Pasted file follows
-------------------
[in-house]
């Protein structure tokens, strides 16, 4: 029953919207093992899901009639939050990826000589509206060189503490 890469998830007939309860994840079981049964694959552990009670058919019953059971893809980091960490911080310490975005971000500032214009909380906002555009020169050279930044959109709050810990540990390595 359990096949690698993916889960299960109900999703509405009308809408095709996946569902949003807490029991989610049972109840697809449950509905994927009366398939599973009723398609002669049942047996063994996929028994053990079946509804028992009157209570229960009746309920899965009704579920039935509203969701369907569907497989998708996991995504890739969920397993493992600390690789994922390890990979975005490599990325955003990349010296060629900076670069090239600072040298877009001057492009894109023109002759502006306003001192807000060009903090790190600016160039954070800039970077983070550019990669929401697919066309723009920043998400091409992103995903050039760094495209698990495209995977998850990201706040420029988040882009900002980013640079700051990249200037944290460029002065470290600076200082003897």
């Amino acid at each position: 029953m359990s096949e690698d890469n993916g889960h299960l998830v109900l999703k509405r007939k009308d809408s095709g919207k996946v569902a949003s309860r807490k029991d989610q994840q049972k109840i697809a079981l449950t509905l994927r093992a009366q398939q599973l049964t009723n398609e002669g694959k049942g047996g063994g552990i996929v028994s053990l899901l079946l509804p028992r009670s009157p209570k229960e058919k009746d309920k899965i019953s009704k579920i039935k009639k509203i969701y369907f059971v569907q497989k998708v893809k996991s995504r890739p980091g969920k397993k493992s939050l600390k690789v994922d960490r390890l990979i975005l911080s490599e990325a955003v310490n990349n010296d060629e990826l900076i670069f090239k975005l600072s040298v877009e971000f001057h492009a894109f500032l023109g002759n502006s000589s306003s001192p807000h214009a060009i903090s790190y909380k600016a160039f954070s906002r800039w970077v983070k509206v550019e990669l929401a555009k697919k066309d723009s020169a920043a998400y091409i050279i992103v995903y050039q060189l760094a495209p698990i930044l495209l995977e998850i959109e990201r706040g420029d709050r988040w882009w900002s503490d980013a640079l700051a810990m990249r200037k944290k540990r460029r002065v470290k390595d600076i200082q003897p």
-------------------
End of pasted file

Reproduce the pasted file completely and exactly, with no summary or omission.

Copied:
[in-house]
């Protein structure tokens, strides 16, 4: 029953919207093992899901009639939050990826000589509206060189503490 890469998830007939309860994840079981049964694959552990009670058919019953059971893809980091960490911080310490975005971000500032214009909380906002555009020169050279930044959109709050810990540990390595 359990096949690698993916889960299960109900999703509405009308809408095709996946569902949003807490029991989610049972109840697809449950509905994927009366398939599973009723398609002669049942047996063994996929028994053990079946509804028992009157209570229960009746309920899965009704579920039935509203969701369907569907497989998708996991995504890739969920397993493992600390690789994922390890990979975005490599990325955003990349010296060629900076670069090239600072040298877009001057492009894109023109002759502006306003001192807000060009903090790190600016160039954070800039970077983070550019990669929401697919066309723009920043998400091409992103995903050039760094495209698990495209995977998850990201706040420029988040882009900002980013640079700051990249200037944290460029002065470290600076200082003897």
């Amino acid at each position: 029953m359990s096949e690698d890469n993916g889960h299960l998830v109900l999703k509405r007939k009308d809408s095709g919207k996946v569902a949003s309860r807490k029991d989610q994840q049972k109840i697809a079981l449950t509905l994927r093992a009366q398939q599973l049964t009723n398609e002669g694959k049942g047996g063994g552990i996929v028994s053990l899901l079946l509804p028992r009670s009157p209570k229960e058919k009746d309920k899965i019953s009704k579920i039935k009639k509203i969701y369907f059971v569907q497989k998708v893809k996991s995504r890739p980091g969920k397993k493992s939050l600390k690789v994922d960490r390890l990979i975005l911080s490599e990325a955003v310490n990349n010296d060629e990826l900076i670069f090239k975005l600072s040298v877009e971000f001057h492009a894109f500032l023109g002759n502006s000589s306003s001192p807000h214009a060009i903090s790190y909380k600016a160039f954070s906002r800039w970077v983070k509206v550019e990669l929401a555009k697919k066309d723009s020169a920043a998400y091409i050279i992103v995903y050039q060189l760094a495209p698990i930044l495209l995977e998850i959109e990201r706040g420029d709050r988040w882009w900002s503490d980013a640079l700051a810990m990249r200037k944290k540990r460029r002065v470290k390595d600076i200082q003897p």